The mother of two brothers behind the 1-800-GET-THIN ad campaign for weight-loss surgery was given probation Monday for violating federal laws designed to prevent money laundering.
U.S. District Judge Stephen V. Wilson sentenced Cindy Omidi to three years of probation and fined her $75,000, rejecting prosecutors' requests that she spend more than three years in prison.
Omidi, 66, was convicted of a crime called "structuring," which involved purchasing dozens of postal money orders in an amount just below the $3,000 threshold that would have required postal officials to keep reports about them.
Wilson said he was influenced by Omidi's otherwise clean criminal record, her age and what he said is the unlikely chance she would re-offend. He also noted that there was no evidence the money used to buy the money orders was the product of a crime.
After the hearing at the federal courthouse in downtown Los Angeles, Omidi smiled as she talked to her attorneys and family members.
"Thank you judge for his decision," she said. "But basically I didn't do anything wrong."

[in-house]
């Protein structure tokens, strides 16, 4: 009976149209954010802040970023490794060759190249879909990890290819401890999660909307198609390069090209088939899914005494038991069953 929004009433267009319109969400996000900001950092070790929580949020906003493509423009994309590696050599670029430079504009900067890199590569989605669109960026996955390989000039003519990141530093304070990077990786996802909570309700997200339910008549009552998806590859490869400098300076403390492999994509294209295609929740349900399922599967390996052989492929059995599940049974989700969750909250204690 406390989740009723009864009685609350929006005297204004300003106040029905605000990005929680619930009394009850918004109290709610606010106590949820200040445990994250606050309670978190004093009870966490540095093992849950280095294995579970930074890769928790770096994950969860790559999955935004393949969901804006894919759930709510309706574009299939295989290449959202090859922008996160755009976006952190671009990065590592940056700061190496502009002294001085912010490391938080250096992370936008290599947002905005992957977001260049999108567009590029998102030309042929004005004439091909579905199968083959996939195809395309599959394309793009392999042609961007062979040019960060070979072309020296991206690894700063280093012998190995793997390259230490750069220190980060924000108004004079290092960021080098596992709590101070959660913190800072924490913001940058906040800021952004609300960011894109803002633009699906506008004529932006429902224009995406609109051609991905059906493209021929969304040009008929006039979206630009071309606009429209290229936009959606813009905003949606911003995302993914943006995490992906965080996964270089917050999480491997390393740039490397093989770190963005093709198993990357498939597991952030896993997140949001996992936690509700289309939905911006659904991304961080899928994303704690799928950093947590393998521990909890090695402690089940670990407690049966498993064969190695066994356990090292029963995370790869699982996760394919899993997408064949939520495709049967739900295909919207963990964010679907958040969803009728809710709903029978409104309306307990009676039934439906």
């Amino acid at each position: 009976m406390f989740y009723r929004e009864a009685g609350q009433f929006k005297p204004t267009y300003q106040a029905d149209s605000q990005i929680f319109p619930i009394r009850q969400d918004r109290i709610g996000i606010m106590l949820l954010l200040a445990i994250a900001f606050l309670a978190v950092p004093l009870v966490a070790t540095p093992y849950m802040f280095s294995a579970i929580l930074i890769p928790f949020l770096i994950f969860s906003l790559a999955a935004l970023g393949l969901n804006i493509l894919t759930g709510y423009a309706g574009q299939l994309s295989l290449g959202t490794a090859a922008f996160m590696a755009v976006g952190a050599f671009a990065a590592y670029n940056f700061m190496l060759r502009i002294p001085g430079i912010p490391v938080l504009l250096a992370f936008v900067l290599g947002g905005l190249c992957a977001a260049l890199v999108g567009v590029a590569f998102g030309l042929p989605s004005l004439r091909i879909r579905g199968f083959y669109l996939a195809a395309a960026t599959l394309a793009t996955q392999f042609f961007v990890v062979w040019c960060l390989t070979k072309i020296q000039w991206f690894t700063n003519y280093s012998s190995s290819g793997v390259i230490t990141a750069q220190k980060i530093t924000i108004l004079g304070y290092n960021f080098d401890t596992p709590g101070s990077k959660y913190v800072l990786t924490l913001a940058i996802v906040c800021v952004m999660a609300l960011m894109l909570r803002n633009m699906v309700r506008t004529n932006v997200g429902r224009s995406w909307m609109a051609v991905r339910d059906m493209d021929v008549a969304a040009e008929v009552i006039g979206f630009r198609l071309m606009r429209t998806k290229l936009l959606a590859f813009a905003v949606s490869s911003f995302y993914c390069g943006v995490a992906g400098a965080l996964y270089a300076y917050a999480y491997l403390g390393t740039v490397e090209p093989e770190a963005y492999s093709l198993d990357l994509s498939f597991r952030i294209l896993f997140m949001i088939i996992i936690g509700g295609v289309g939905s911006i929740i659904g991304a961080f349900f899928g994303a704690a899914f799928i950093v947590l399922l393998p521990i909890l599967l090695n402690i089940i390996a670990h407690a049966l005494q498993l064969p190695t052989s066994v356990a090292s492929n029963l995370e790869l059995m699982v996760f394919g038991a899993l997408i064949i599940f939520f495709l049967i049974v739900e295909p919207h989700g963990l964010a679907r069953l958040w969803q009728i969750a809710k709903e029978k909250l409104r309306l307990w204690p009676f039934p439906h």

Still pending is a federal investigation of the 1-800-GET-THIN business, operated by sons Michael and Julian Omidi.
A prosecutor told Wilson on Monday that the investigation is focusing on the alleged defrauding of insurance companies. No charges have been filed.
In 2014, federal agents seized $109 million in cash and securities as part of the investigation. Attorneys for Cindy Omidi and her sons have tried unsuccessfully to get the money returned.
Five patients died following surgeries at clinics affiliated with the ad campaign, according to lawsuits, autopsy reports and other public records. No criminal charges were filed regarding the deaths.